Don Williams' Effort to Empower South Dallas: Helping a Neighborhood Help Itself

John F. Kennedy School of Government (Harvard)



Case Study Sector

Community Building

When Don Williams, the president and chief executive officer of the Dallas, Texas, real estate and services giant Trammel Crow, decides, in 1994, to leave the position, he does so with big plans for his post-corporate life. Williams, much influenced by the John Kretzmann and John McKnight book Building Communities from the Inside Out: A Path Toward Finding and Mobilizing a Community's Assets, sets his sights on helping to improve one of the worst neighborhoods in Dallas. In predominantly African-American South Dallas, fully 51 percent of the population was not in the labor force. The population had dropped in half over a 25-year period. Williams hopes to create, and is willing to help fund, an organization that will develop "policies and activities based on the capacities, skills, and assets of lower-income people and their neighborhoods." As he starts out, however, Williams finds himself confronted with a far more mundane-sounding request: would he pay for a trip which a school choir hoped to take to a music festival in Salzburg. Suddenly, Williams had to decide how to respond to a specific request—in the context of the broader message he would send to South Dallas and his larger hopes and dreams. This relatively brief case allows for discussion, in classic case fashion, of the strategic implications of an unexpected moment of decision.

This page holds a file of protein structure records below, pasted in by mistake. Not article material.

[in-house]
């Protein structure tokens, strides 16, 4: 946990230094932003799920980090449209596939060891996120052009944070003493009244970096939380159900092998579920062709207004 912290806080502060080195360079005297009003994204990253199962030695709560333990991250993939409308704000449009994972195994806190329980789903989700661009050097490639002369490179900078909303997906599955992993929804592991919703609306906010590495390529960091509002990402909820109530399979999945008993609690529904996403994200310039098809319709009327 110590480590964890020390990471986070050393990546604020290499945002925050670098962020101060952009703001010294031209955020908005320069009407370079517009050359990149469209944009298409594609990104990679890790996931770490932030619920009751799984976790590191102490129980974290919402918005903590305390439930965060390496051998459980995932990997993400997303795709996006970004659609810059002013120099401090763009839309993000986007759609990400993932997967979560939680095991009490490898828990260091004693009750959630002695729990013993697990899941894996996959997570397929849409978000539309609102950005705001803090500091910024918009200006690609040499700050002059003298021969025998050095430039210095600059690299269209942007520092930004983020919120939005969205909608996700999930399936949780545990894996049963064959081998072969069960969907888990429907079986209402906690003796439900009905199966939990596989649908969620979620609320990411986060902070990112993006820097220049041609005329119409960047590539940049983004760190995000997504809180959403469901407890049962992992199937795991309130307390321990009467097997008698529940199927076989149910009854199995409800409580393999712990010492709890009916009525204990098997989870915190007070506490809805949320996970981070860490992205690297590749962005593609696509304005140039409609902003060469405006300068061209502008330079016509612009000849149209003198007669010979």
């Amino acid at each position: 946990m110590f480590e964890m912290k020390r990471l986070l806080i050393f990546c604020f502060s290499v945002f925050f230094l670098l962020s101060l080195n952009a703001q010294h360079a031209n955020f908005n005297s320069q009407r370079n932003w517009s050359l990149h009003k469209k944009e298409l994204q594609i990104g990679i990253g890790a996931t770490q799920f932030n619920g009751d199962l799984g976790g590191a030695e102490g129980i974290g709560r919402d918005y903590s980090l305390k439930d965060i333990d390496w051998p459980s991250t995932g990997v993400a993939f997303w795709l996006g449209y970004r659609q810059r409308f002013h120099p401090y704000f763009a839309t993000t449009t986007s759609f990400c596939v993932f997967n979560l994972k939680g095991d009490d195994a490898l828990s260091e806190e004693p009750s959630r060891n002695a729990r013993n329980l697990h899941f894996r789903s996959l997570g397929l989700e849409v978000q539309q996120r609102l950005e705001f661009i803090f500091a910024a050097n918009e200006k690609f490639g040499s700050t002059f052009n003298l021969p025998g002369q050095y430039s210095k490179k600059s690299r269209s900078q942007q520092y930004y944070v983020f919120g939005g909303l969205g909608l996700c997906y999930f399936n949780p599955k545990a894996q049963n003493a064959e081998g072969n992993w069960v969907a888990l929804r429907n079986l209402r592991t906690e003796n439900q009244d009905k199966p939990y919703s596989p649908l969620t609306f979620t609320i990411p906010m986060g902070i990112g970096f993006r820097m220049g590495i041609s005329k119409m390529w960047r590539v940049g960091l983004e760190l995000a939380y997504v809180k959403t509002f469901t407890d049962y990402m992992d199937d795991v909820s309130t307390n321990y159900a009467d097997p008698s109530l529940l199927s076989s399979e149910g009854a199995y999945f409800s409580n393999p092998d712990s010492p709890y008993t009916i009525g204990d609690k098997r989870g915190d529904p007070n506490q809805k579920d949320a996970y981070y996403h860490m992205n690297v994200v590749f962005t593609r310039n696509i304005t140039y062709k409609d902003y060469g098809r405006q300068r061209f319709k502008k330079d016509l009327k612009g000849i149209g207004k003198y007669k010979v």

• Partnership
  • Strategy


  • Northern America

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